Indian laws put Christian missionaries on defensive
Proponents of religious freedom are criticizing Indian laws against forced conversion.
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He denies, of course, that his church ever forces Hindus to adopt Christianity. And indeed, no one in the state has been arrested for such a crime.Skip to next paragraph
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The politics of religious conversion
In other states with anticonversion laws, there are no reliable records or statistics for arrests or convictions, but reports by nongovernmental organizations and media suggest that accusations of forced conversion are rare.
But in India, political expediency often fills the void left by a lack of evidence. Next March, when Himachal Pradesh goes to the polls, the Hindu nationalist Bharatiya Janata Party (BJP) is expected to mount a serious challenge to the ruling Congress Party. Every other anticonversion law has been passed in states ruled by the BJP. Himachal Pradesh is the first state in which the traditionally secular Congress Party, which also heads the central government, has passed the law.
Elsewhere in India, Hindutva, the teaching that India is a Hindu nation and that Christians and Muslims are outsiders, has proved a powerful vote-winner for the BJP. By contrast, the ruling Congress party is increasingly perceived as promoting a softer version of Hindutva.
"Sonia Gandhi [the Congress leader] is personally opposed to anticonversion laws," says Asghar Ali Engineer, director of the Centre for Study of Society and Secularism in Mumbai (Bombay).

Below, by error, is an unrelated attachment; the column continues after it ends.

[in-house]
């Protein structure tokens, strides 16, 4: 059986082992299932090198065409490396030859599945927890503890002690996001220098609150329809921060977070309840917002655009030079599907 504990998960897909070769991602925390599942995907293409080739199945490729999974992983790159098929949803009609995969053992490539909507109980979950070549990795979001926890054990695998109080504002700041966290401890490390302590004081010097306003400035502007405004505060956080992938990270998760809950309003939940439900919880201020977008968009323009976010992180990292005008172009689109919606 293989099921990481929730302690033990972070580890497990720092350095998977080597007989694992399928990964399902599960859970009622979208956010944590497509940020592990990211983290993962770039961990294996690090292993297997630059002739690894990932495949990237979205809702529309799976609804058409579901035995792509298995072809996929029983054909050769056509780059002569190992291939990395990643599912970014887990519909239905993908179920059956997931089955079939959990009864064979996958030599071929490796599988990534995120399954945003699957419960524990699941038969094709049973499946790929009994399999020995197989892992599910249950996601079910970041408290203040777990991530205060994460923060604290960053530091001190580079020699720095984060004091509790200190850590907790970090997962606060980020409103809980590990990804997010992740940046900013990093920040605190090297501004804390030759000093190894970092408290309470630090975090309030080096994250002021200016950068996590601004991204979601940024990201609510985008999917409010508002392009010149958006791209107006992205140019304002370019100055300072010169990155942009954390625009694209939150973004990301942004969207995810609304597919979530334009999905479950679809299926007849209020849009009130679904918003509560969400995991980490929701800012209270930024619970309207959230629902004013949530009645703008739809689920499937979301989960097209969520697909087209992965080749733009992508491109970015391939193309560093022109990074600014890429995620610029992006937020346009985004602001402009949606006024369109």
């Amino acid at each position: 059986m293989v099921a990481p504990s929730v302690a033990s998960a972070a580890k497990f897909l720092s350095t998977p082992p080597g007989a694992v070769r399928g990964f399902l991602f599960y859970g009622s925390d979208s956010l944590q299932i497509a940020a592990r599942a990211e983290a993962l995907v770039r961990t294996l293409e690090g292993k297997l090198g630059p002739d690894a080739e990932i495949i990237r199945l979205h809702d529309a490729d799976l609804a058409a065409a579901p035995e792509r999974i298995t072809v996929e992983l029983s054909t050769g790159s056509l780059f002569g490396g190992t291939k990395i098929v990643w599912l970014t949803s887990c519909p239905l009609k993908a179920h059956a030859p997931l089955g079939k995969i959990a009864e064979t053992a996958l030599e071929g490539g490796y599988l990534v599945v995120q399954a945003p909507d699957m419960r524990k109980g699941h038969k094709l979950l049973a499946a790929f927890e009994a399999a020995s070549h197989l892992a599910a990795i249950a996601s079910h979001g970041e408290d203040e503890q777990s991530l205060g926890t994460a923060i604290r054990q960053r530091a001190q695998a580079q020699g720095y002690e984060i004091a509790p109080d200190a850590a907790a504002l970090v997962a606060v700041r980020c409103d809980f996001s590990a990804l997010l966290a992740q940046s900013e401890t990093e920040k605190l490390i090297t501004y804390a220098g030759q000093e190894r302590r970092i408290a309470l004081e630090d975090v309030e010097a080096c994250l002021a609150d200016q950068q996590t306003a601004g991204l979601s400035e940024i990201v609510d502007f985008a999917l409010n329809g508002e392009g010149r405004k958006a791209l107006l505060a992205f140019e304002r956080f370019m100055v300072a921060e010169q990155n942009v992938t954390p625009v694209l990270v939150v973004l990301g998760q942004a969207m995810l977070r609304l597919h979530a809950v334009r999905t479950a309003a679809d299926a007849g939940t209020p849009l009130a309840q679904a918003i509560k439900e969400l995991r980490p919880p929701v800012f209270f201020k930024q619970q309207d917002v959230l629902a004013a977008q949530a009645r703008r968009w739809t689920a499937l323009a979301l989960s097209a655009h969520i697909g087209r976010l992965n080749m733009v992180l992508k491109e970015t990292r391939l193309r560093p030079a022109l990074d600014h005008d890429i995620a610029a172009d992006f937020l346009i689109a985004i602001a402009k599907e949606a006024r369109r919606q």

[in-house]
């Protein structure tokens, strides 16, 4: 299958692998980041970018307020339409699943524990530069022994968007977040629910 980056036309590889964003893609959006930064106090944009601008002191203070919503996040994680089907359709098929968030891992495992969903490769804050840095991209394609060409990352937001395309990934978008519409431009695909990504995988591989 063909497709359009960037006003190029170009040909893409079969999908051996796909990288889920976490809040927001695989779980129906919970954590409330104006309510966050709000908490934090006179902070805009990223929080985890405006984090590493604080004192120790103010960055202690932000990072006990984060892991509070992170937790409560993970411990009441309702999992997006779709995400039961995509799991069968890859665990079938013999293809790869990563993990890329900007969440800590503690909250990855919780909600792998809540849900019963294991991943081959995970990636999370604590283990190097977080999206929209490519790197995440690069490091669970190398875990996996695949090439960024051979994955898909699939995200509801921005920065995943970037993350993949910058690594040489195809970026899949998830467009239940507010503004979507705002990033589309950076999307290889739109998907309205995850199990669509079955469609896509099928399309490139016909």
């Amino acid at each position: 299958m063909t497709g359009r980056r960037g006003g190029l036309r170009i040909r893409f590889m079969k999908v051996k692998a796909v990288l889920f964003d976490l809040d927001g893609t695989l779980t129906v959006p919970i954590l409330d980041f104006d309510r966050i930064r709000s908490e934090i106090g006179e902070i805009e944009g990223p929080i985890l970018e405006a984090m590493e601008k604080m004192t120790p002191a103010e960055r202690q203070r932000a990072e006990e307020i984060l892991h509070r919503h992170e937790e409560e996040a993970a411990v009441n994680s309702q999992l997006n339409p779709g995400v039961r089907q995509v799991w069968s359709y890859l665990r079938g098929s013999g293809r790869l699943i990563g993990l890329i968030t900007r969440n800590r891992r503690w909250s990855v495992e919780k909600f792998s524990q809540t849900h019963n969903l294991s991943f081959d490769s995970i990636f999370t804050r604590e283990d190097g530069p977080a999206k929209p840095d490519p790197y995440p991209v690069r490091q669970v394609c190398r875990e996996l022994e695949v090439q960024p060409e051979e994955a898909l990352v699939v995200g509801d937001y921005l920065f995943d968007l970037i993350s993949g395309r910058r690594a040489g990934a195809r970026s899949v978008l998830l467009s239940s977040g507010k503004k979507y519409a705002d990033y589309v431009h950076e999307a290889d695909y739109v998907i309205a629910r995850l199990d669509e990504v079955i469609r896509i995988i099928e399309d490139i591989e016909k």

"But the minute she appears to be standing up for Christians, she is condemned as a foreigner, a Christian, someone who shouldn't be running a Hindu country," says Mr. Ali. "If things go on like this, more governments will pass more anticonversion laws in the future. It's a frightening prospect."
Himachal Pradesh's legislation is also shocking because the state has so few Christians: less than 8,000 out of more than 6 million, or about 0.1 percent. Nationally, Hindus form 82 percent of the population, Muslims 13 percent, and Christians less than 3 percent.
But Tarsem Bharti, president of the Himachal Pradesh chapter of the All India Scheduled Caste and Scheduled Tribe Mahasangh, a charity which works with lower castes, claims that the Christian population is bigger than the official figures suggest.
He says he first became aware of the reach of missionaries while looking through his organization's membership forms. "Hundreds were describing themselves as 'Hindu-Christians,' " says Mr. Bharti, who is also a member of the BJP and helped organize the "homecoming" ceremonies for Devi and others.
"Christian missionaries were luring poor people, telling them 'If you pray before God all your troubles will be gone,' " he says. "These people became trapped, and we needed the new law to protect them."
If Christian missionaries have targeted low-caste Hindus in Himachal Pradesh, it would not be surprising. For centuries, India's poor have embraced Christianity and Buddhism in an attempt to escape the Hindu caste system through which Hindus are born into a hierarchy, with dalits – formerly known as untouchables and often still treated as such – at the bottom.
Often, however, a dalit's conversion turns out to be no such thing: In many Indian churches, the caste system mirrors that of any Hindu temple. Another explanation for the preponderance of conversions among dalits is that India's wretchedly poor make for easy targets.
Tilak Raj, a farm laborer, became a Christian and was ordained a pastor in an indigenous church when he was 22. He returned to Hinduism eight years later. "No one forced me, it was my mistake," Mr. Raj says.
"I didn't know anything about religion," he adds, looking slightly embarrassed. "I didn't know what I was doing. But I've converted more than 200 people to Christianity; I even converted my wife."